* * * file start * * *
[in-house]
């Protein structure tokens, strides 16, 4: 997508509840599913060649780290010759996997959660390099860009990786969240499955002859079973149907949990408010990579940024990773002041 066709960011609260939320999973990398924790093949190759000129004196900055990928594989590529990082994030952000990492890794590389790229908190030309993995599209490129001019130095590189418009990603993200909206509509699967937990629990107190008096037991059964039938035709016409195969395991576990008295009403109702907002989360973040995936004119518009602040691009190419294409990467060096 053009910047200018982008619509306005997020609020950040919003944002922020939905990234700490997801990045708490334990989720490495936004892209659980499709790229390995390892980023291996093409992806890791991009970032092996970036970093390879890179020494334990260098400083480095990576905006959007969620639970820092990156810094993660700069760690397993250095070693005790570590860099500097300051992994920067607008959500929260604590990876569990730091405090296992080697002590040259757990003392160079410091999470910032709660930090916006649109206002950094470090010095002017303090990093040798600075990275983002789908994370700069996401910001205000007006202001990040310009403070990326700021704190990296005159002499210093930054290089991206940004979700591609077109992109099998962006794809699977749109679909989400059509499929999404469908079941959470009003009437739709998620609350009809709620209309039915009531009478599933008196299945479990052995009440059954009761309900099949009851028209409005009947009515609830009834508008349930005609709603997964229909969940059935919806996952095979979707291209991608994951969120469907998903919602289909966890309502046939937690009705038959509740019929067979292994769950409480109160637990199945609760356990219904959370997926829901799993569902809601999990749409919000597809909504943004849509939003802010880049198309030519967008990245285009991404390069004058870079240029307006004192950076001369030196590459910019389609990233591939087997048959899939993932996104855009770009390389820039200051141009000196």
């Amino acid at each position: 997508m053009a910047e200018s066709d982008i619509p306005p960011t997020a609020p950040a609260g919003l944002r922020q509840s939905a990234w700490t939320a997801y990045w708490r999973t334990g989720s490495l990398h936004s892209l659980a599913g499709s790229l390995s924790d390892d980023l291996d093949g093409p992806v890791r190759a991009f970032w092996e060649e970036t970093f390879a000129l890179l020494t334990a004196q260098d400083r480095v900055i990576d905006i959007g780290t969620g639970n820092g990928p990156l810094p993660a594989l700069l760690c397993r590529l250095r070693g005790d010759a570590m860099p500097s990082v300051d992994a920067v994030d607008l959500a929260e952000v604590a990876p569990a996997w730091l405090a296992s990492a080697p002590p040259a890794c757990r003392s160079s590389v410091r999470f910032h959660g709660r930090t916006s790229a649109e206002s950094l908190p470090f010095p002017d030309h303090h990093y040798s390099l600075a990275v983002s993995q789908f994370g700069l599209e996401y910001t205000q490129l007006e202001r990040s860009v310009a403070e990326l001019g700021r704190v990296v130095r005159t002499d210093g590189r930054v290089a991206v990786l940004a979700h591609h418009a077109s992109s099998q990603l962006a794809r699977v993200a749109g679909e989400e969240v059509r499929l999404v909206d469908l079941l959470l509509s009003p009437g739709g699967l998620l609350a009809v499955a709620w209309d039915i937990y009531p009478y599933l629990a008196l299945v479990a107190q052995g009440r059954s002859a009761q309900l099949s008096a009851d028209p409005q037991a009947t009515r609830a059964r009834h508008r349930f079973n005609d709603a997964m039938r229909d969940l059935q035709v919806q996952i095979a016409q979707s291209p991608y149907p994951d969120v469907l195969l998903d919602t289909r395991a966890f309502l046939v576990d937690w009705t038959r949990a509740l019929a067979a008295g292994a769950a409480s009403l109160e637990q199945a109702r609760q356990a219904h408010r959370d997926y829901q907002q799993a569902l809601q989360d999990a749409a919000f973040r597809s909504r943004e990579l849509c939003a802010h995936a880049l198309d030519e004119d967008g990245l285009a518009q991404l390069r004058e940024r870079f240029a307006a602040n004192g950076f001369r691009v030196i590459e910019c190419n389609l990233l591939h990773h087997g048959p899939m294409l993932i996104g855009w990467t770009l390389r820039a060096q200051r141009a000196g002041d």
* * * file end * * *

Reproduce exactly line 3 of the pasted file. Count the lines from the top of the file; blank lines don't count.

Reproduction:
């Amino acid at each position: 997508m053009a910047e200018s066709d982008i619509p306005p960011t997020a609020p950040a609260g919003l944002r922020q509840s939905a990234w700490t939320a997801y990045w708490r999973t334990g989720s490495l990398h936004s892209l659980a599913g499709s790229l390995s924790d390892d980023l291996d093949g093409p992806v890791r190759a991009f970032w092996e060649e970036t970093f390879a000129l890179l020494t334990a004196q260098d400083r480095v900055i990576d905006i959007g780290t969620g639970n820092g990928p990156l810094p993660a594989l700069l760690c397993r590529l250095r070693g005790d010759a570590m860099p500097s990082v300051d992994a920067v994030d607008l959500a929260e952000v604590a990876p569990a996997w730091l405090a296992s990492a080697p002590p040259a890794c757990r003392s160079s590389v410091r999470f910032h959660g709660r930090t916006s790229a649109e206002s950094l908190p470090f010095p002017d030309h303090h990093y040798s390099l600075a990275v983002s993995q789908f994370g700069l599209e996401y910001t205000q490129l007006e202001r990040s860009v310009a403070e990326l001019g700021r704190v990296v130095r005159t002499d210093g590189r930054v290089a991206v990786l940004a979700h591609h418009a077109s992109s099998q990603l962006a794809r699977v993200a749109g679909e989400e969240v059509r499929l999404v909206d469908l079941l959470l509509s009003p009437g739709g699967l998620l609350a009809v499955a709620w209309d039915i937990y009531p009478y599933l629990a008196l299945v479990a107190q052995g009440r059954s002859a009761q309900l099949s008096a009851d028209p409005q037991a009947t009515r609830a059964r009834h508008r349930f079973n005609d709603a997964m039938r229909d969940l059935q035709v919806q996952i095979a016409q979707s291209p991608y149907p994951d969120v469907l195969l998903d919602t289909r395991a966890f309502l046939v576990d937690w009705t038959r949990a509740l019929a067979a008295g292994a769950a409480s009403l109160e637990q199945a109702r609760q356990a219904h408010r959370d997926y829901q907002q799993a569902l809601q989360d999990a749409a919000f973040r597809s909504r943004e990579l849509c939003a802010h995936a880049l198309d030519e004119d967008g990245l285009a518009q991404l390069r004058e940024r870079f240029a307006a602040n004192g950076f001369r691009v030196i590459e910019c190419n389609l990233l591939h990773h087997g048959p899939m294409l993932i996104g855009w990467t770009l390389r820039a060096q200051r141009a000196g002041d």